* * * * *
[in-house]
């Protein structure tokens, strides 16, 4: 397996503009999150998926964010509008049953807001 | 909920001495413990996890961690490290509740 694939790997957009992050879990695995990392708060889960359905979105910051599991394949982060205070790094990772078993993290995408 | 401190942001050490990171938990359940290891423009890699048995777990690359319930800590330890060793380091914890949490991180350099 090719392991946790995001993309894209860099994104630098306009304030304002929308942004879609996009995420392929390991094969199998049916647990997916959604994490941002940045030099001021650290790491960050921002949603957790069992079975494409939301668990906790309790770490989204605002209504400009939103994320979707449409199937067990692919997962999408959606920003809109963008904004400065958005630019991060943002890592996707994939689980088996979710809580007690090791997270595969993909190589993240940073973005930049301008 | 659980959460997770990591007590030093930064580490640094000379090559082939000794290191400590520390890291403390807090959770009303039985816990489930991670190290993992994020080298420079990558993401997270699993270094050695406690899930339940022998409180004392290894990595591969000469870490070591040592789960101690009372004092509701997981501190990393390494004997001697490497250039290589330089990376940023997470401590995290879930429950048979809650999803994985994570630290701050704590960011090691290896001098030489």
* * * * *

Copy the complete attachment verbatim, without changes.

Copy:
[in-house]
């Protein structure tokens, strides 16, 4: 397996503009999150998926964010509008049953807001 | 909920001495413990996890961690490290509740 694939790997957009992050879990695995990392708060889960359905979105910051599991394949982060205070790094990772078993993290995408 | 401190942001050490990171938990359940290891423009890699048995777990690359319930800590330890060793380091914890949490991180350099 090719392991946790995001993309894209860099994104630098306009304030304002929308942004879609996009995420392929390991094969199998049916647990997916959604994490941002940045030099001021650290790491960050921002949603957790069992079975494409939301668990906790309790770490989204605002209504400009939103994320979707449409199937067990692919997962999408959606920003809109963008904004400065958005630019991060943002890592996707994939689980088996979710809580007690090791997270595969993909190589993240940073973005930049301008 | 659980959460997770990591007590030093930064580490640094000379090559082939000794290191400590520390890291403390807090959770009303039985816990489930991670190290993992994020080298420079990558993401997270699993270094050695406690899930339940022998409180004392290894990595591969000469870490070591040592789960101690009372004092509701997981501190990393390494004997001697490497250039290589330089990376940023997470401590995290879930429950048979809650999803994985994570630290701050704590960011090691290896001098030489």